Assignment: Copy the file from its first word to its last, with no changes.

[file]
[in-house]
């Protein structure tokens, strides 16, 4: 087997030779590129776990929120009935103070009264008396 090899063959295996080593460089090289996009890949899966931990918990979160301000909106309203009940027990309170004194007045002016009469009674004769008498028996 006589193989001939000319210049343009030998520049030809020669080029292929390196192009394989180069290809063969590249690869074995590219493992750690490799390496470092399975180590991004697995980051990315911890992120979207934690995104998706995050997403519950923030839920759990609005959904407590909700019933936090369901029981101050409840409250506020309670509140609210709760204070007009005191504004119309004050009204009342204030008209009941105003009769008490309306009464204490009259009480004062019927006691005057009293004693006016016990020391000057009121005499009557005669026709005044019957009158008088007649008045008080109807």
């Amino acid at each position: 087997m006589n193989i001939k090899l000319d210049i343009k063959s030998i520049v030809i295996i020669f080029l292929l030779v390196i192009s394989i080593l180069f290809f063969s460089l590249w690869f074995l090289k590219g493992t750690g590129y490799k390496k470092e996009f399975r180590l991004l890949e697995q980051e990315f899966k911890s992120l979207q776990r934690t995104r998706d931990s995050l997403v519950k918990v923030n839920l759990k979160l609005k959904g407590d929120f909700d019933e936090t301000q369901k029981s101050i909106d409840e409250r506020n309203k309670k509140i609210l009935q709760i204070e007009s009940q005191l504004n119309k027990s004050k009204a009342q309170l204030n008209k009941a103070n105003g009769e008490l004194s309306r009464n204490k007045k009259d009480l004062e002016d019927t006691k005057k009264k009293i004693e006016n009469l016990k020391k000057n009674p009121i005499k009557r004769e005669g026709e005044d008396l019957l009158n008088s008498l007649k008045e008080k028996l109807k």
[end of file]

[in-house]
């Protein structure tokens, strides 16, 4: 087997030779590129776990929120009935103070009264008396 090899063959295996080593460089090289996009890949899966931990918990979160301000909106309203009940027990309170004194007045002016009469009674004769008498028996 006589193989001939000319210049343009030998520049030809020669080029292929390196192009394989180069290809063969590249690869074995590219493992750690490799390496470092399975180590991004697995980051990315911890992120979207934690995104998706995050997403519950923030839920759990609005959904407590909700019933936090369901029981101050409840409250506020309670509140609210709760204070007009005191504004119309004050009204009342204030008209009941105003009769008490309306009464204490009259009480004062019927006691005057009293004693006016016990020391000057009121005499009557005669026709005044019957009158008088007649008045008080109807």
């Amino acid at each position: 087997m006589n193989i001939k090899l000319d210049i343009k063959s030998i520049v030809i295996i020669f080029l292929l030779v390196i192009s394989i080593l180069f290809f063969s460089l590249w690869f074995l090289k590219g493992t750690g590129y490799k390496k470092e996009f399975r180590l991004l890949e697995q980051e990315f899966k911890s992120l979207q776990r934690t995104r998706d931990s995050l997403v519950k918990v923030n839920l759990k979160l609005k959904g407590d929120f909700d019933e936090t301000q369901k029981s101050i909106d409840e409250r506020n309203k309670k509140i609210l009935q709760i204070e007009s009940q005191l504004n119309k027990s004050k009204a009342q309170l204030n008209k009941a103070n105003g009769e008490l004194s309306r009464n204490k007045k009259d009480l004062e002016d019927t006691k005057k009264k009293i004693e006016n009469l016990k020391k000057n009674p009121i005499k009557r004769e005669g026709e005044d008396l019957l009158n008088s008498l007649k008045e008080k028996l109807k």